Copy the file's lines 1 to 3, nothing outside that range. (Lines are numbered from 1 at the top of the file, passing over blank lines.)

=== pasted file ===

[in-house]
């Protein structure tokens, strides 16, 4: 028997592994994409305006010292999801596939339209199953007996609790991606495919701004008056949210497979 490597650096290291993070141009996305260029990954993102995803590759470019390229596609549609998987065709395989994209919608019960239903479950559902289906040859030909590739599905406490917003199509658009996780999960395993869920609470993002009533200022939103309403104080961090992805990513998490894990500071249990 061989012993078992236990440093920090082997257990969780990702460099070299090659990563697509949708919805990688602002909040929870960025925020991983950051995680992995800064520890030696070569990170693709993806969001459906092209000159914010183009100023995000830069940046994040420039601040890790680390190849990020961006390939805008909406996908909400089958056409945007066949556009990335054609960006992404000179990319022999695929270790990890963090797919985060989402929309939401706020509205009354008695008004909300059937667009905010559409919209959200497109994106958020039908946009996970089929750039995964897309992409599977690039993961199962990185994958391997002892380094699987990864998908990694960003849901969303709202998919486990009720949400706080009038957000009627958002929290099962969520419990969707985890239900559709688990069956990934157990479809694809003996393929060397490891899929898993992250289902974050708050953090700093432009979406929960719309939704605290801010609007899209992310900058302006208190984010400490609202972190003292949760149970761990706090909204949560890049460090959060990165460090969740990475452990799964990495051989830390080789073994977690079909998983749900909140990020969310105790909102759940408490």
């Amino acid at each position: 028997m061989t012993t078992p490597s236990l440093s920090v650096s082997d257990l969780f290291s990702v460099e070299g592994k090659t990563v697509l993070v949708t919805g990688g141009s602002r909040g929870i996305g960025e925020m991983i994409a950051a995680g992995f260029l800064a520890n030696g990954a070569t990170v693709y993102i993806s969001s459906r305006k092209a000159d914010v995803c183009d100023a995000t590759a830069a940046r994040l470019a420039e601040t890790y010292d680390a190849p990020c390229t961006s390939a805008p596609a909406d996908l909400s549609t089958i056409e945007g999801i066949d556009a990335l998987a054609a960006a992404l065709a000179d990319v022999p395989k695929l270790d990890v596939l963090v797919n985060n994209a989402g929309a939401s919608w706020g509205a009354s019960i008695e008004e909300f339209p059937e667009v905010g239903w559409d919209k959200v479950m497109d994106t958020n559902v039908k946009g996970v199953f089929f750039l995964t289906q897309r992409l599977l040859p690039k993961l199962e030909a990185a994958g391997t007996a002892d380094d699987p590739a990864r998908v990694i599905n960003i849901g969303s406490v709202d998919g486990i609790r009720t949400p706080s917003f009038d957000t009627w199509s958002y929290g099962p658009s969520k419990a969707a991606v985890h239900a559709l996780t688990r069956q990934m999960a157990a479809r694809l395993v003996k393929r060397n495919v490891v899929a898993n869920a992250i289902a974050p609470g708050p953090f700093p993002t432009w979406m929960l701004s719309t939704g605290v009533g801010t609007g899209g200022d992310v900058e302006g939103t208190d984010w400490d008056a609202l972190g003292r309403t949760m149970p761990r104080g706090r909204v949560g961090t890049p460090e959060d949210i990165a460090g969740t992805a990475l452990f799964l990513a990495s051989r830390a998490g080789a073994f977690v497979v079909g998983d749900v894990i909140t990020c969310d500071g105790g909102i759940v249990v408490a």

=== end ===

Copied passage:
[in-house]
């Protein structure tokens, strides 16, 4: 028997592994994409305006010292999801596939339209199953007996609790991606495919701004008056949210497979 490597650096290291993070141009996305260029990954993102995803590759470019390229596609549609998987065709395989994209919608019960239903479950559902289906040859030909590739599905406490917003199509658009996780999960395993869920609470993002009533200022939103309403104080961090992805990513998490894990500071249990 061989012993078992236990440093920090082997257990969780990702460099070299090659990563697509949708919805990688602002909040929870960025925020991983950051995680992995800064520890030696070569990170693709993806969001459906092209000159914010183009100023995000830069940046994040420039601040890790680390190849990020961006390939805008909406996908909400089958056409945007066949556009990335054609960006992404000179990319022999695929270790990890963090797919985060989402929309939401706020509205009354008695008004909300059937667009905010559409919209959200497109994106958020039908946009996970089929750039995964897309992409599977690039993961199962990185994958391997002892380094699987990864998908990694960003849901969303709202998919486990009720949400706080009038957000009627958002929290099962969520419990969707985890239900559709688990069956990934157990479809694809003996393929060397490891899929898993992250289902974050708050953090700093432009979406929960719309939704605290801010609007899209992310900058302006208190984010400490609202972190003292949760149970761990706090909204949560890049460090959060990165460090969740990475452990799964990495051989830390080789073994977690079909998983749900909140990020969310105790909102759940408490």
């Amino acid at each position: 028997m061989t012993t078992p490597s236990l440093s920090v650096s082997d257990l969780f290291s990702v460099e070299g592994k090659t990563v697509l993070v949708t919805g990688g141009s602002r909040g929870i996305g960025e925020m991983i994409a950051a995680g992995f260029l800064a520890n030696g990954a070569t990170v693709y993102i993806s969001s459906r305006k092209a000159d914010v995803c183009d100023a995000t590759a830069a940046r994040l470019a420039e601040t890790y010292d680390a190849p990020c390229t961006s390939a805008p596609a909406d996908l909400s549609t089958i056409e945007g999801i066949d556009a990335l998987a054609a960006a992404l065709a000179d990319v022999p395989k695929l270790d990890v596939l963090v797919n985060n994209a989402g929309a939401s919608w706020g509205a009354s019960i008695e008004e909300f339209p059937e667009v905010g239903w559409d919209k959200v479950m497109d994106t958020n559902v039908k946009g996970v199953f089929f750039l995964t289906q897309r992409l599977l040859p690039k993961l199962e030909a990185a994958g391997t007996a002892d380094d699987p590739a990864r998908v990694i599905n960003i849901g969303s406490v709202d998919g486990i609790r009720t949400p706080s917003f009038d957000t009627w199509s958002y929290g099962p658009s969520k419990a969707a991606v985890h239900a559709l996780t688990r069956q990934m999960a157990a479809r694809l395993v003996k393929r060397n495919v490891v899929a898993n869920a992250i289902a974050p609470g708050p953090f700093p993002t432009w979406m929960l701004s719309t939704g605290v009533g801010t609007g899209g200022d992310v900058e302006g939103t208190d984010w400490d008056a609202l972190g003292r309403t949760m149970p761990r104080g706090r909204v949560g961090t890049p460090e959060d949210i990165a460090g969740t992805a990475l452990f799964l990513a990495s051989r830390a998490g080789a073994f977690v497979v079909g998983d749900v894990i909140t990020c969310d500071g105790g909102i759940v249990v408490a």